After a longish life, I come to the conclusion that existential boredom creeps back in cycles. At this stage of my life, I find myself “greeting” existential boredom with a bit of internal prodding: Oh, if nothing exists here that causes a little spark inside me, then I must certainly create something. Corollary: I must cultivate my own creative spark in order to create that “something”. Corollary #2 says that I had better keep up my curiosity to learn new things/learn new “tricks.” Downside corollary: I sometimes suffer from keeping myself stirred up—I experience a threat to my peace.

    One thing that I might disagree with, Alex: the powerful effect of depression upon this motivation to look for meaning, to cultivate and create meaning. I think you are on to something, bringing depression into the discussion. It is not clear to me what the relationship between depression and boredom is—but I know there is a relationship. Would you consider doing a “Boredom Part II” where you talk about that relationship? Also, would you please make explicit the Buddhist principles that apply here? I find that I gravitate towards what I know of Buddhism, but I don’t know how to make these kinds of applications. Nor am I schooled in Buddhism—perhaps that is a goal to fend off boredom, in 2011.

    Thanks again. Sincerely.
    Chris Keller, MSN, RN

    Chris: Here goes: depression does create boredom, but I think that boredom is often “covered up” by the more salient features of depression, such as a depressed mood or fatigue. When you experience anhedonia (as I defined in the post), your desire to engage in life itself is muted, which creates a life state in which all experience feels boring (in contrast to a person who’s not depressed but encounters various circumstances and activities in her daily life she finds more or less interesting based on her own proclivities).

    In Buddhism, absolute happiness is the goal and is achieved by strengthening one’s inner life state. Relative happiness, in contrast, depends on one’s external circumstances. Both are important, but without the establishment of absolute happiness, one’s ability to enjoy one’s circumstances is entirely dependent on one’s circumstances remaining favorable (which, of course, never happens). A person who is absolutely happy will never find life boring as her ability to create value will never be cut off. If your happiness (and therefore good mood and therefore ability to be interested in life moment by moment) depends entirely on having good things happen to you, life will at times feel flat and uninteresting (this, obviously, is how most people experience it). A Buddhist, however, isn’t so much focused on keeping life interesting as much as cultivating a state of absolute happiness in herself and others. An interesting life is simply a wonderful fringe benefit.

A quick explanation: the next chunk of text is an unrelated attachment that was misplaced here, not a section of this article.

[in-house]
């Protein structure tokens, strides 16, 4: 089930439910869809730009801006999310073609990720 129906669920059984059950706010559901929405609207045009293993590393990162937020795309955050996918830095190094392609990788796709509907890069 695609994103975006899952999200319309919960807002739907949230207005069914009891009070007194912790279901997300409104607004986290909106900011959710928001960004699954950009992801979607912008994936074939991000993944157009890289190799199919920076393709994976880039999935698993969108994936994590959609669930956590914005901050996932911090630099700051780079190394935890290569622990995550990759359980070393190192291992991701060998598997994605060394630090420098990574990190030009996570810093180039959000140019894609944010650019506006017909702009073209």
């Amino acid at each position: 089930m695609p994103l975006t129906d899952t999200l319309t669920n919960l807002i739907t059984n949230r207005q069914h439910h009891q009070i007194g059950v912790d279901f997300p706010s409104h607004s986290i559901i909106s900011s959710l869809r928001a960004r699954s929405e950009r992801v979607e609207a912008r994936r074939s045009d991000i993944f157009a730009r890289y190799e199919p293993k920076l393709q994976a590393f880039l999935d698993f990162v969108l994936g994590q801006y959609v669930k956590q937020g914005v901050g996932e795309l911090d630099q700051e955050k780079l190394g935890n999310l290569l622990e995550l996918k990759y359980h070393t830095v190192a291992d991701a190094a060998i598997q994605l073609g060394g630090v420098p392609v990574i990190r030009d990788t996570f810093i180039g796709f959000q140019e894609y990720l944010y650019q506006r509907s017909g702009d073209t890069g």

I hope that was more clarifying than confusing. It’s really a large topic.


  • This is rich subject matter for me. As someone who historically finds interest in almost everything (usually driven from my nasty habit of seeking perfection) I historically haven’t been bored in my life.

    However these days just about everything seems so rehashed to me and sometimes not worthy of my own effort to participate in it or even apply serious thought to it. Certainly any effort I extend will not solve the anxiety I feel about these things.

    I find that I really relate to “existential boredom” these days. Thanks for the phrase. I didn’t know what to call it before this. I wonder if it’s a part of the aging process…the understanding that the human condition will be as it has always been. Individual effort means so little.

    I’m pretty sure that we are just here to procreate to expand the species, just like ants and all other life forms fight to do. Unlike the ants though, we haven’t figured out to keep from fighting between ourselves…never will either. There is little unity in humanity.

    I try to think about the joy I’ve felt in the past and the little joys I look for in my day to day. So far it’s been enough to keep the candle lit but it does little to feed any new interest.

    I’m not quite happy with the picture I’ve painted with my life, though it hasn’t been for lack of effort. I just don’t seem to have the tools to fix it.

    John: I don’t agree we’re here only to procreate and expand the species. The major difference between humans and ants is that humans are acutely aware of their experience of pain and therefore suffer over it. I believe our ultimate purpose as human beings is to become happy, which requires us to both reach for joy and ameliorate suffering, both our own and that of others. There will never be a lack of misery on the planet; therefore, there will never be a lack of value we can create. Perhaps rather than focus on your own existential boredom and the past joys you’ve felt, you might find it reinvigorating to focus on alleviating the suffering you find around you. The main thrust of my post was that seeking to create value for others generates an interesting life like nothing else.


  • Thanks for the post. As someone who has suffered with depression throughout much of her life, and since overcome it, I can tell you that existential boredom is absolutely tied to depression. I would even go so far as to argue that one does not occur without the other, or that they are at least partly one in the same. Someone who is existentially bored is also likely to become quite depressed. Conversely, because of a depression, it becomes impossible to SEE any meaning. I think it’s a chicken/egg scenario.